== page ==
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IntroductionMany immunomodulators have been studied in clinical trials for the treatment of coronavirus disease 2019 (COVID-19). However, data identifying the most effective and safest treatment are lacking. We conducted a systematic review and network meta-analysis to rank immunomodulators in the treatment of COVID-19 according to their efficacy and safety.MethodsPublished and peer-reviewed randomized controlled trials assessing the efficacy of immunomodulators in hospitalized patients with COVID-19 were searched up to June 30, 2021. Direct and network meta-analyses were applied to assess the outcomes. The probability of efficacy and safety was estimated, and the drugs were awarded a numerical ranking.ResultsTwenty-six studies were eligible. Compared with standard of care, dexamethasone and tocilizumab had significantly lower mortality rates with pooled risk ratios (RRs) of 0.91 (95% confidence interval [CI] 0.84-0.99) and 0.88 (95% CI 0.82-0.96), respectively. Meanwhile, the most effective corticosteroid, interleukin-6 antagonist, and Janus kinase (JAK) inhibitor were hydrocortisone, sarilumab, and ruxolitinib, respectively. However, when superimposed infection was considered, ruxolitinib was the best treatment followed by baricitinib. Moreover, methylprednisolone had the worst combined efficacy and safety among the examined treatments.ConclusionsOverall, immunomodulators were more effective than standard of care. Important differences exist among immunomodulators regarding both efficacy and safety in favor of ruxolitinib and baricitinib. Further well-conducted randomized controlled trials should focus on JAK inhibitors. Methylprednisolone use should be discouraged because of its poor efficacy and high risk of superimposed infection. TRIAL REGISTRATION: PROSPERO registration identifier CRD 42021257421.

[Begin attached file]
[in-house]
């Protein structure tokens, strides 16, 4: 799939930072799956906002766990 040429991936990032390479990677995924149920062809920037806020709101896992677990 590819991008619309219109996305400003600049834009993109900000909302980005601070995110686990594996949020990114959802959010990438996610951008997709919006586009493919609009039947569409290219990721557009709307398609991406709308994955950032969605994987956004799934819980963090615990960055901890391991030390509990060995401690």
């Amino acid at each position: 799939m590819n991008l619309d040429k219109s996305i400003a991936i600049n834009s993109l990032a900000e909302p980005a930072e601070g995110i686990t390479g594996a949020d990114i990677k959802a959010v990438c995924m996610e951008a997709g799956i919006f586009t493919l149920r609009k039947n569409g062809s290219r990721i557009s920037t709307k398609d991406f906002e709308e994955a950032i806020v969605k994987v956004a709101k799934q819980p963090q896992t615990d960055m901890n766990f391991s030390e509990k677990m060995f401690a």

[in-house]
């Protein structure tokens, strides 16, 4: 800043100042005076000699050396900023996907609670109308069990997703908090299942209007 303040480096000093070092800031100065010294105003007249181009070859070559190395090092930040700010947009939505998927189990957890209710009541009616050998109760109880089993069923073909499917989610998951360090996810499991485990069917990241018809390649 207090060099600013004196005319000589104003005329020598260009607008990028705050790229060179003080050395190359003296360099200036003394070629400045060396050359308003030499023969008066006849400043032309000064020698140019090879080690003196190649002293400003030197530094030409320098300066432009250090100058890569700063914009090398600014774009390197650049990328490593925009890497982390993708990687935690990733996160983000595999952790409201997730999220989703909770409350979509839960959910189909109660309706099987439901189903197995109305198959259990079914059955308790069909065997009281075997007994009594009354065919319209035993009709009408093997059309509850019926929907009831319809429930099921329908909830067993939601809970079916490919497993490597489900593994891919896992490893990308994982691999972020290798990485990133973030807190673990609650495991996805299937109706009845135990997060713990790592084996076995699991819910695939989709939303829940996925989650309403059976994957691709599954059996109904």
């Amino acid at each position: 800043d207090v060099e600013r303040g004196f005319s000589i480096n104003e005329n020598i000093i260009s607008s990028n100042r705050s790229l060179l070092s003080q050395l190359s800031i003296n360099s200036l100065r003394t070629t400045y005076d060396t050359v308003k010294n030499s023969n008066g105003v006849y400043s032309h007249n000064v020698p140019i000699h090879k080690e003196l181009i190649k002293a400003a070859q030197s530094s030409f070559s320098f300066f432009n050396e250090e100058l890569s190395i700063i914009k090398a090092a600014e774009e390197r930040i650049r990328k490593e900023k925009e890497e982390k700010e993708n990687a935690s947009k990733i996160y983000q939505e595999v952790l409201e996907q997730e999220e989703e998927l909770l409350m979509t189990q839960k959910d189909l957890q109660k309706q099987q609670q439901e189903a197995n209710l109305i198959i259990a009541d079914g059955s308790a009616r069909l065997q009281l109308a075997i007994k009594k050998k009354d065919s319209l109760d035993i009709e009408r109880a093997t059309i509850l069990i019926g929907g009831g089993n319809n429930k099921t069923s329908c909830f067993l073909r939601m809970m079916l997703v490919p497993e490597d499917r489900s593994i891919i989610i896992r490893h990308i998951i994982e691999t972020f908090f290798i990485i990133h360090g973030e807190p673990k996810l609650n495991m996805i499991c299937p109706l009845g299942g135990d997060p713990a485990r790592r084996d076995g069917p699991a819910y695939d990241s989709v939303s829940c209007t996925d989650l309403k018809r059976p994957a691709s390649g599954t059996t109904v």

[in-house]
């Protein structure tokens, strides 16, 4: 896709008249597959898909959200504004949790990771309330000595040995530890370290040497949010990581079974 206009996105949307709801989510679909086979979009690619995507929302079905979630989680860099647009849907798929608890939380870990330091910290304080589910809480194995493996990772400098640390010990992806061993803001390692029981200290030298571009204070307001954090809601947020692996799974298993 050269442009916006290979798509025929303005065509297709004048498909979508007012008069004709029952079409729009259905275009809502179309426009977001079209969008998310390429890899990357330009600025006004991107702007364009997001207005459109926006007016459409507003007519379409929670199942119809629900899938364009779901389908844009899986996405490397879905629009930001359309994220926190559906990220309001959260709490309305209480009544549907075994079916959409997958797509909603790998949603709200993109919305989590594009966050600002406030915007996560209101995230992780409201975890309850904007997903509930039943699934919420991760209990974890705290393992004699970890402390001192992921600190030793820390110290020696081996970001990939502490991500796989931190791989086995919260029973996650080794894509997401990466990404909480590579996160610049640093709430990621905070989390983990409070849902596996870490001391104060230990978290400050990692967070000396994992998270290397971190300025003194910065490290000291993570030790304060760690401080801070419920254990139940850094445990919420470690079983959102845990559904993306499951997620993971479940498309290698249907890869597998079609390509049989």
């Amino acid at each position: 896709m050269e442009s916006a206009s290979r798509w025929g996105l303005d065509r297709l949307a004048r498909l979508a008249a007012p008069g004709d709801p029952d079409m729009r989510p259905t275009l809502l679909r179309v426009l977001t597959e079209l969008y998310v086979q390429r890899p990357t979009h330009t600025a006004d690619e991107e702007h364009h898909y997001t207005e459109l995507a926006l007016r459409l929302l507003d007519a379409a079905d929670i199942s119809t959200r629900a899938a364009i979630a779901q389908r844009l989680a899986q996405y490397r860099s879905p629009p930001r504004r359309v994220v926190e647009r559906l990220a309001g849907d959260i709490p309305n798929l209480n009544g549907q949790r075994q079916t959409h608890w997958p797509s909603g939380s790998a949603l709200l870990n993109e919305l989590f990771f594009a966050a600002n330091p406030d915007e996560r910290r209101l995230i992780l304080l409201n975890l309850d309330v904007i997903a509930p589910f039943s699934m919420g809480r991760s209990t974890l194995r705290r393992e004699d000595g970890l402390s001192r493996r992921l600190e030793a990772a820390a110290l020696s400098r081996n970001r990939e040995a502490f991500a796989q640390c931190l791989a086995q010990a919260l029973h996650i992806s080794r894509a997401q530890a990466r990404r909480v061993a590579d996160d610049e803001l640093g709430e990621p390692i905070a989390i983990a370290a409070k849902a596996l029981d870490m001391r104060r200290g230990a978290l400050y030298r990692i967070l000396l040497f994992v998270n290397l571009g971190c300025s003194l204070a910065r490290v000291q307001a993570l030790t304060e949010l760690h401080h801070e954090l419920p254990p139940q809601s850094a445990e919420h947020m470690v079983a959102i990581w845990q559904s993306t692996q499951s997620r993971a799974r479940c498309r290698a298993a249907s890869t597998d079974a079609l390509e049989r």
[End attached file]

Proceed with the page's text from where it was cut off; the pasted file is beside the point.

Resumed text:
Original publication




Journal article


Infectious diseases and therapy

Publication Date



Department of Clinical Tropical Medicine, Faculty of Tropical Medicine, Mahidol University, Bangkok, Thailand.